IAS officer Abhishek Singh blazed into internet stardom recently with the release of a music video which has so far garnered over 50 million views. Morphing from an officer of a service often perceived as stuffy and dull to someone who is being described as “too hot”, “superfantabulous” and “phenomenal” has been quite a ride. In the video of the song ‘Dil Tod Ke’ (after breaking my heart), Singh plays a jilted lover riding resolutely to his ex-girlfriend’s engagement with a gun tucked into the waist band of his jeans. While the role has been criticised by some for its underlying misogyny, Singh disagrees.
“The concept is dramatic but the idea is to leave a positive message that one should not ruin one’s life over such an incident,” he says. For the song, he drew from his own experience of being dumped by a woman and then throwing himself into preparing for the civil services exam which he cleared in 2011. Singh’s initiation into acting, however, happened earlier this year in a short film, the psychological thriller Chaar Pandrah. But the first offer he got was to play an IAS officer in the soon-to-be-released season two of the Netflix drama, Delhi Crime.
Singh might be the most recent, but is not the only member of the civil services to display talent beyond the confines of the job. Aparna Kumar, a member of the Indian Police Services since 2002, is the only officer to have scaled the South Pole and completed the ‘Seven Summit Challenge’—which entails climbing the highest summits in the seven continents. Hailing from Karnataka, Kumar had never seen a snow-capped peak till she landed at the Lal Bahadur Shastri National Academy of Administration for her foundation training course.
“I was mesmerised,” she says of her first sighting in Mussoorie. Then policing duties took over. The call of the mountains renewed itself during a posting with the 9th battalion of the Provincial Armed Constabulary (PAC) in Moradabad, a unit with a glorious tradition of mountaineering. Kumar found herself being regaled by old timers’ tales. In 2013, she enrolled herself in a basic mountaineering course and then did an advanced course some months later.
In August 2014, Kumar scaled the first summit in the challenge— Mount Kilimanjaro in Tanzania. Two years later, she summited Mount Everest from the northern face, inspired by her hero, George Herbert Leigh Mallory. Her next goal is to ski to the North Pole.
The mountains taught Kumar that life does not revolve around humans alone and that every adversity can be tackled by reminding oneself of how far one has come. The most important lesson, though, has been to embrace the need to pay attention to oneself. “In my initial climbs, I would be bogged down by the physical challenges of being a woman. But I learnt to take care of myself. I learnt that it was only in being happy that I could keep others happy,” she says.
Sujoy Banerjee, a member of the Indian Forest Services (1997), displays equal adroitness as a photographer and singer—hobbies through which he often propagates messages about the environment and wildlife. His photographs have featured in BBC Wildlife, National Geographic and Sanctuary Asia, besides on calendars and posters. Banerjee has also created a montage of videos and photos of the largely unsung work of those who guard our forests and wildlife.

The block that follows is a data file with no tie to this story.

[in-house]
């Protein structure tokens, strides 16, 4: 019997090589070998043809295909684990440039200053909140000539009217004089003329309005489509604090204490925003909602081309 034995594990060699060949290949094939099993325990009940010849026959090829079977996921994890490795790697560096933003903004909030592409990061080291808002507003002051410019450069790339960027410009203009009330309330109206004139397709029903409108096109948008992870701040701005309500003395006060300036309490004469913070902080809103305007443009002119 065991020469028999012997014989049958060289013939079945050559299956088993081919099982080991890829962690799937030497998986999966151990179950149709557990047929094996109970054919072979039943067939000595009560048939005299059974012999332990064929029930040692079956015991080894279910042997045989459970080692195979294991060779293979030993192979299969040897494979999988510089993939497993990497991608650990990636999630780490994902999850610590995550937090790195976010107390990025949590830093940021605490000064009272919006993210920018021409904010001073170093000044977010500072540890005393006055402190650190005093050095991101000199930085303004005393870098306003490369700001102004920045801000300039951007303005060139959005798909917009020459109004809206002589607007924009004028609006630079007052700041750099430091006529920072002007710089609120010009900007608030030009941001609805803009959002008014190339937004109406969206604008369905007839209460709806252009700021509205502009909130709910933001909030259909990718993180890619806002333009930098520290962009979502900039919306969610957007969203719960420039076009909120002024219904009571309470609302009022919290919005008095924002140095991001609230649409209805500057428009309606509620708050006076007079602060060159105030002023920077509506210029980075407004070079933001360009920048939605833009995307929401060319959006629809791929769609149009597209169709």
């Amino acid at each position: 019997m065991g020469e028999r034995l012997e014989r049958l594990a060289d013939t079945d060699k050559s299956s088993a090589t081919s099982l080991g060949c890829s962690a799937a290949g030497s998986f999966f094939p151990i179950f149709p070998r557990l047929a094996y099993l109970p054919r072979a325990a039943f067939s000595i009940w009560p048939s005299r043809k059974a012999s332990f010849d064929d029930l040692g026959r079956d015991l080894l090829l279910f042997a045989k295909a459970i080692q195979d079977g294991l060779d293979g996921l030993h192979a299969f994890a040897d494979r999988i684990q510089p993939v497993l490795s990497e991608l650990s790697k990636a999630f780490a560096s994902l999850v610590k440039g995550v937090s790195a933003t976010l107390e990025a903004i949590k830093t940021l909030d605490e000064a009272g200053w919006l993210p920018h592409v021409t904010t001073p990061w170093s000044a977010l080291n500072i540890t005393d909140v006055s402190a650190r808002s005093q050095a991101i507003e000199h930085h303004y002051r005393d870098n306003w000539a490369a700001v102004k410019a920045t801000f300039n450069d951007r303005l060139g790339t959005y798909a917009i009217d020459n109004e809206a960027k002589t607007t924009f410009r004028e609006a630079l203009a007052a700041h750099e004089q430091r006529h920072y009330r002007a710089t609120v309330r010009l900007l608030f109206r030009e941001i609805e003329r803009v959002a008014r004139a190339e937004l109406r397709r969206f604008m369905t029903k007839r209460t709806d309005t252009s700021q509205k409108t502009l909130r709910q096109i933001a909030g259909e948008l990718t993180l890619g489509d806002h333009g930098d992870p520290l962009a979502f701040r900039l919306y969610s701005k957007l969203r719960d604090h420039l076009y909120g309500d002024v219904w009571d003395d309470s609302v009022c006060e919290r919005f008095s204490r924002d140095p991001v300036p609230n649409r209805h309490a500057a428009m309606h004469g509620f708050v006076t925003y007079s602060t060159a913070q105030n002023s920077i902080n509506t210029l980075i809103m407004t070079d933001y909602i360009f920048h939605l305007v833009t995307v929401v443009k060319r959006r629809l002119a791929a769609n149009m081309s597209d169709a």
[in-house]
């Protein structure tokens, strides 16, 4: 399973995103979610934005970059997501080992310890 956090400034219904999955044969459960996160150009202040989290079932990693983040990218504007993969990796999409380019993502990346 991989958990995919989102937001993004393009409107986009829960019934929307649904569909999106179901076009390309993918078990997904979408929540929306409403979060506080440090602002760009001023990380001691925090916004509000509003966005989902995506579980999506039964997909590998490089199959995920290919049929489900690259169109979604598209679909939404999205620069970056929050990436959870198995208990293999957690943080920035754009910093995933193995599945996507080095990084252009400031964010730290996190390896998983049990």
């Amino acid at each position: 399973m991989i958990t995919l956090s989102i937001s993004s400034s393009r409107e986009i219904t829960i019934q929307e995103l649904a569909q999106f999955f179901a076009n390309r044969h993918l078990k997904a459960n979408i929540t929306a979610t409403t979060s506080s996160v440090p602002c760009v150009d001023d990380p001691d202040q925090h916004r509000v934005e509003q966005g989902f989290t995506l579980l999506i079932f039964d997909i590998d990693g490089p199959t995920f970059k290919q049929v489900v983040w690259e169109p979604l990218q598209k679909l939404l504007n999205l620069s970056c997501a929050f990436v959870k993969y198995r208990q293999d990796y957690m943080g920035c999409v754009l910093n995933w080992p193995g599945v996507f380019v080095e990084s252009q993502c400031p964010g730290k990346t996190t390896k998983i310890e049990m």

He started taking pictures (and singing) while in college and taught himself the technical skills through constant reading. Yet, over the years, his definition of good nature/conservation photography has remained unchanged. “It is one without people—not one where people stand in the foreground and nature is relegated to the background. I edit minimally as there is a thin line between a real picture and an artificial one,” he says. Photography has brought him patience and a love for solitude.
Banerjee’s musical performances moved from college festivals to bigger ones, cable networks and Doordarshan. He was also featured in the music magazine, Rock Street Journal. He sings in Hindi, English and Bangla, often playing a guitar, harmonica and bass drum strapped to his leg all at the same time. “To me, both music and photography create awareness,” he says. “I regret, though, that neither helps me capture the characteristic sounds and smells of the forest.”
Devajyoti Ray (IPS, 1999), though a self-confessed “slow, not serious painter”, has had his work included in prominent exhibitions such as the All India Fine Arts Fair (Kolkata, 2005) and the Windsor Art Fair (London, 2015). He has had solo shows at the Jehangir Art Gallery (Mumbai, 2008) and the Nehru Centre (Mumbai, 2012). Ray is self-taught and learnt by observing artists at the Academy of Fine Arts, Kolkata. He describes his style of using striking colours and bold images as ‘pseudorealism’.
“Pseudorealism is based on the idea that what we perceive as reality is often a projection of our own thoughts and deep-seated beliefs rather than facts,” he says. “In pseudorealistic artworks, we don’t see reality as in nature, but a constructed image in an unreal colour scheme and yet the image has the appeal of realism.” As an artist, Ray loathes disclosing his professional credentials. “What fun is it then?” he asks, about the reaction his work draws.
The newly famous Singh, meanwhile, believes that a fuller display of the artistic inclinations of those in the services could help humanise them. He is working towards a talent hunt called ‘World of Vardi’ (uniform) that can serve as a platform for exhibiting such skills. “This will help people in understanding the lives and challenges of those in the positions of head constables and below,” he says. Meanwhile, the music continues to play for him.